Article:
Malls Try To Impose Order, Prevent More Christmas Break Brawls

Image courtesy of Kat N.L.M.

On Dec. 26 at malls across the country, what appears to be a very loosely coordinated series of brawls and mass hysteria broke out in malls, mostly beginning in the food courts and spiraling outward. Mall operators would really prefer if this didn’t happen again for the rest of the holiday season. Or ever.

In an interview with USA Today (warning: auto-play video), security consultant Chris McGoey pointed out the common threads between the mall brawls across the country.

While no police department has turned up evidence yet of national planning over social media, it couldn’t be a coincidence that similar incidents happened among kids who are around the same age, at the same time of day, featuring the same kinds of disruptions and even similar false reports to emergency services of gunshots.

“If you look at where many of these incidents occurred, they are in cold climates,” McGoey said. “Added to that, it happened the day after Christmas, most of these individuals were school-age children and they have nothing to do.”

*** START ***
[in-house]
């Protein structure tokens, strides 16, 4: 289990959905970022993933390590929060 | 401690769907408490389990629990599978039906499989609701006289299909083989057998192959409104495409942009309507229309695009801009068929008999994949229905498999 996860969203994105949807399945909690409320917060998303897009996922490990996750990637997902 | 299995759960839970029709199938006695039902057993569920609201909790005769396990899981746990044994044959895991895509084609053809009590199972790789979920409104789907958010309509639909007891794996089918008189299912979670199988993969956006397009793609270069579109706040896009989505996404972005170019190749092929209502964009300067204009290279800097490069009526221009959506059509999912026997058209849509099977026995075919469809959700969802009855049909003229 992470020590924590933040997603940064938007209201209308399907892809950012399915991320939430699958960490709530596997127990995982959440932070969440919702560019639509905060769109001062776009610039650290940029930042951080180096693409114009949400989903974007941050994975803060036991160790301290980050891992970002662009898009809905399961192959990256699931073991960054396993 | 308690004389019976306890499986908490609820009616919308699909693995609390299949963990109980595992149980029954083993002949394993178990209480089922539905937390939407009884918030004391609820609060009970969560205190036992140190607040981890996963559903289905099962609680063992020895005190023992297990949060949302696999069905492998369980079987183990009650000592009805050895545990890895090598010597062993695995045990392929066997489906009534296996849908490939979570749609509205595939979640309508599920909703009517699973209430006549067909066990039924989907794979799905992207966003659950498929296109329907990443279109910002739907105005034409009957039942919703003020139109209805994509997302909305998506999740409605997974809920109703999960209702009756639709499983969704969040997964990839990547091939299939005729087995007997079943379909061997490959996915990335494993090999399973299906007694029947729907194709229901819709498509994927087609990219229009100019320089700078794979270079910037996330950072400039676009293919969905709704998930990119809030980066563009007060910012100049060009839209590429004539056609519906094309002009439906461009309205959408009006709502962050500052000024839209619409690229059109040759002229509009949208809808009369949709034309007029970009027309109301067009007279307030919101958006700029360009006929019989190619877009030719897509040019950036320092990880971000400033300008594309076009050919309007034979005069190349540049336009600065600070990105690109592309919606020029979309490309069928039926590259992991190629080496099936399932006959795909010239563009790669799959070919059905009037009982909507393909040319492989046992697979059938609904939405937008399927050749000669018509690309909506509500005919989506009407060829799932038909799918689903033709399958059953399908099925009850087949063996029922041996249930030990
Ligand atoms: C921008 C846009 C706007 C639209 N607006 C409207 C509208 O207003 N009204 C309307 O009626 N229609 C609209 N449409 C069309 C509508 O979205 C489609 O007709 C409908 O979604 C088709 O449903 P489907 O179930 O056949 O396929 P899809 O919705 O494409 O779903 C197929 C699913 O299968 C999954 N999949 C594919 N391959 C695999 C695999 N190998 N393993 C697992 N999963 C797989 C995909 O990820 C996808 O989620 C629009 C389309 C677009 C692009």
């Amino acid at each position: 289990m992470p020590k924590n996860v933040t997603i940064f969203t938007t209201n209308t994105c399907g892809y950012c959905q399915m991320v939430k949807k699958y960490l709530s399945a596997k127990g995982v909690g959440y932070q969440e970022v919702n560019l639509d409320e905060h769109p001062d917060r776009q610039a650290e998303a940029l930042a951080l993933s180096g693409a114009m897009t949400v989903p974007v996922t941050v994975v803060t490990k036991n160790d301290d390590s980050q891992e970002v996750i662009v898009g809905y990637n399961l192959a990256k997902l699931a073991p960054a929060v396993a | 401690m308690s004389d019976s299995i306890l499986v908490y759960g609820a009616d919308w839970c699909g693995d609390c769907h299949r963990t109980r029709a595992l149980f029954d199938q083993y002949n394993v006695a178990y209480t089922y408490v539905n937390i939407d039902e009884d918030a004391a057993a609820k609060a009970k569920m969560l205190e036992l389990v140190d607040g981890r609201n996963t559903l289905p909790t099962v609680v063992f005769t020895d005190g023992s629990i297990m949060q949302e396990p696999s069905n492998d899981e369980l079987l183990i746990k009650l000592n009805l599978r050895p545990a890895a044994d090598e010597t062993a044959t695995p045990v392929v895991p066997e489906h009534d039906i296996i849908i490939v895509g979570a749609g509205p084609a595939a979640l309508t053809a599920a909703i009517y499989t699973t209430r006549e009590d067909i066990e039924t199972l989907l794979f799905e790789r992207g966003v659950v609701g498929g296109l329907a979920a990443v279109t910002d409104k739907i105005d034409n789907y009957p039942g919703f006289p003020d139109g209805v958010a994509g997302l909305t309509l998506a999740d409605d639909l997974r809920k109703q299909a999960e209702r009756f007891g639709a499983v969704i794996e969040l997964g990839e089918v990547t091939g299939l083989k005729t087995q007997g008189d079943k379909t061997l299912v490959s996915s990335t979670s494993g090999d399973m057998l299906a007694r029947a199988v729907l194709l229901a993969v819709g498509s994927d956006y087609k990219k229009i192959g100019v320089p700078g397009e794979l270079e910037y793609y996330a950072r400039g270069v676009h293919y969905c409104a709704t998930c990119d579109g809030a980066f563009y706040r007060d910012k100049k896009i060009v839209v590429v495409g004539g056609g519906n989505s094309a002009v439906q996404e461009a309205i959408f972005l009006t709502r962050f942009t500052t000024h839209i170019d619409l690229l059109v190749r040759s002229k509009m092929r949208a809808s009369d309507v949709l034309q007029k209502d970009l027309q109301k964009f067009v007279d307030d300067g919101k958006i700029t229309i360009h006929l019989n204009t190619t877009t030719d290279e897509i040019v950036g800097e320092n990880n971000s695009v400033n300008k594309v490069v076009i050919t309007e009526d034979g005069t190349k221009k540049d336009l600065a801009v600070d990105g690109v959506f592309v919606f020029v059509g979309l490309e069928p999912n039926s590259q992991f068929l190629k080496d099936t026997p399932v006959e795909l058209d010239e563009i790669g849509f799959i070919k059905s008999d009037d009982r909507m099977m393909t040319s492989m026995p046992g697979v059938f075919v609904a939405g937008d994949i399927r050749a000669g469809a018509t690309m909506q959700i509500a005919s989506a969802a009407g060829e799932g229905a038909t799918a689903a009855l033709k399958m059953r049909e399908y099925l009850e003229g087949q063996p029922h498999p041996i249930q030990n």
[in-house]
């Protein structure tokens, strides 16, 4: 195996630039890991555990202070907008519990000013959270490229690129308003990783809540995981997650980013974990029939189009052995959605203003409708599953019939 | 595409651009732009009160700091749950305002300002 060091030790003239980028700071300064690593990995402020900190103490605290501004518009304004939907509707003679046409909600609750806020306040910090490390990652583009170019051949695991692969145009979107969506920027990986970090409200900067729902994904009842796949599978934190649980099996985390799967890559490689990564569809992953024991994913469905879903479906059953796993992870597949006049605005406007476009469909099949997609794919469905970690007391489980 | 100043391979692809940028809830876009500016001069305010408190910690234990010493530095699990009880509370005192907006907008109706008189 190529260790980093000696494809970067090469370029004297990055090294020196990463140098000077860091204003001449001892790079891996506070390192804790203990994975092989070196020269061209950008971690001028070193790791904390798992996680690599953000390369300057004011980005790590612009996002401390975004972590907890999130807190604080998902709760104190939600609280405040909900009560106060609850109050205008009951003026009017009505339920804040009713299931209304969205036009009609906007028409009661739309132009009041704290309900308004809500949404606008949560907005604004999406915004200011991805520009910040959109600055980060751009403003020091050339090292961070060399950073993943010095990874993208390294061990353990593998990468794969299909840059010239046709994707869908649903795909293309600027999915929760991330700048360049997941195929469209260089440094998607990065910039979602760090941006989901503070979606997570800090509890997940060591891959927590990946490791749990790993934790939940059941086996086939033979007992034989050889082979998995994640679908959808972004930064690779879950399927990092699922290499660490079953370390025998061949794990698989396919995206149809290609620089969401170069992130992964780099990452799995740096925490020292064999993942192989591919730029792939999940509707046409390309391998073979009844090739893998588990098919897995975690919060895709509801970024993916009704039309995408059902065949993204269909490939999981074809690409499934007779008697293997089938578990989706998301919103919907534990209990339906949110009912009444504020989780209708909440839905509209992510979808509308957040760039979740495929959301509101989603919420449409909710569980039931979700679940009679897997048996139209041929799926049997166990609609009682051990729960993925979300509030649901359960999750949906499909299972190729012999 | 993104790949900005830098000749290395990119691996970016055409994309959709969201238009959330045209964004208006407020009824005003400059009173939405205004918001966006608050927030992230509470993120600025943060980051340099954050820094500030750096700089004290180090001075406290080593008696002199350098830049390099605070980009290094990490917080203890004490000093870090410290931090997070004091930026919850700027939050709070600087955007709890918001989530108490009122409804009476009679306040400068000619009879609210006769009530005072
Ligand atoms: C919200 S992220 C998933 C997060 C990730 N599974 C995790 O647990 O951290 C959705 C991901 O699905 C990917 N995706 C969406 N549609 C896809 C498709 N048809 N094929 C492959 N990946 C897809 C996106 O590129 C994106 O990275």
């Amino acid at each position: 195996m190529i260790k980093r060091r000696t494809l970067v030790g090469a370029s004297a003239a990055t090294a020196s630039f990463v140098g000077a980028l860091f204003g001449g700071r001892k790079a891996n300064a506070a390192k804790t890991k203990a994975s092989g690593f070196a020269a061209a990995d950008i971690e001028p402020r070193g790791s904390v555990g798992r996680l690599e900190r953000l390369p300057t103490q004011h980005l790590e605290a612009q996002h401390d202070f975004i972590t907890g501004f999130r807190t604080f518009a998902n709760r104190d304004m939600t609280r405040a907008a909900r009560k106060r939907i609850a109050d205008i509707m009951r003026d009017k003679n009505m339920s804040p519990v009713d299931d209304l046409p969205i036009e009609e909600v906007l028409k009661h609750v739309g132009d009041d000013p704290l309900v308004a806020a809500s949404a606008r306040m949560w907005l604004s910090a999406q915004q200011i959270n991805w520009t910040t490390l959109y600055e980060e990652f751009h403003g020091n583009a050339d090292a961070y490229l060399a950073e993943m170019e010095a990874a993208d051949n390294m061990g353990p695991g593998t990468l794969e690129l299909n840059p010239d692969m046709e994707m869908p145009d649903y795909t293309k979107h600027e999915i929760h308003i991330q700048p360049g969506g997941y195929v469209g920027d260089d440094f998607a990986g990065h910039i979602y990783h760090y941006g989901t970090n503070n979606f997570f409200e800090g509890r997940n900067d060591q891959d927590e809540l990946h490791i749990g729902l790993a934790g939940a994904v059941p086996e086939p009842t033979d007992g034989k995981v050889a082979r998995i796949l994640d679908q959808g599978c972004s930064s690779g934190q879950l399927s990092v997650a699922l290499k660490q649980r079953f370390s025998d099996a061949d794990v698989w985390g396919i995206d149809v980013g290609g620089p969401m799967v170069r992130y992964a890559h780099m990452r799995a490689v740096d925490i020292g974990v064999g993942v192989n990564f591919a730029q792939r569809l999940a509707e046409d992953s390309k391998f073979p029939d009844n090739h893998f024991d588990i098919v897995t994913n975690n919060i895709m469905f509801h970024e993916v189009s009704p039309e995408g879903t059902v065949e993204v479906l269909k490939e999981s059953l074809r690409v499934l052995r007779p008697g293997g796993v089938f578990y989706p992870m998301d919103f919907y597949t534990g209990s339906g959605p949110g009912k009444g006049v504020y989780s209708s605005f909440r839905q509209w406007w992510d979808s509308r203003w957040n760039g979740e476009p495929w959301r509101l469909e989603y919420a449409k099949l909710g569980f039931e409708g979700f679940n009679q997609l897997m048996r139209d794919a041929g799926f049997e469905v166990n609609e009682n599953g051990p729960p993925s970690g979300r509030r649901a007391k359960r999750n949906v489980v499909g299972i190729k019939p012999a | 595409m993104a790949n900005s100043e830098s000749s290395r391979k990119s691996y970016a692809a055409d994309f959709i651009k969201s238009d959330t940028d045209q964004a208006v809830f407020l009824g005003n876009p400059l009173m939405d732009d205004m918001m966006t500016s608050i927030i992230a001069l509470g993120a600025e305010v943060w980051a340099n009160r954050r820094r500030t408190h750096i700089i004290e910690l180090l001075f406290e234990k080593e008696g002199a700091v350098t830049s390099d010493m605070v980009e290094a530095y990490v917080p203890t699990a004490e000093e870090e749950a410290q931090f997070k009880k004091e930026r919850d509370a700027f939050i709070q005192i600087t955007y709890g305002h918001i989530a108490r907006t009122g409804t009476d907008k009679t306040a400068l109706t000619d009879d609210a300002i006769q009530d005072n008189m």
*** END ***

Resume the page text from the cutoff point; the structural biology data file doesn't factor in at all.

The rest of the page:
Well, okay, but Monday was just the first day of a weeklong break for most students across the country. Where does that leave mall operators during future school breaks and weekends?

In a climate where they face competition from online shopping, malls don’t want to discourage shoppers or future shoppers from coming to malls. At the same time, packs of roving teens aren’t a welcome sight to customers with money to spend.

The Aurora, IL Beacon-News reports that a task force of mall operators held a conference call about security measures on Tuesday, and discussed the merits and possible downsides of measures like banning shoppers under 18 when not accompanied by an adult.

105 malls across the country have such policies. The times that they go into effect differ, but teen escort policies usually go into effect on weekend evenings and certain mischief-laden holidays and days off school.

Want more consumer news? Visit our parent organization, Consumer Reports, for the latest on scams, recalls, and other consumer issues.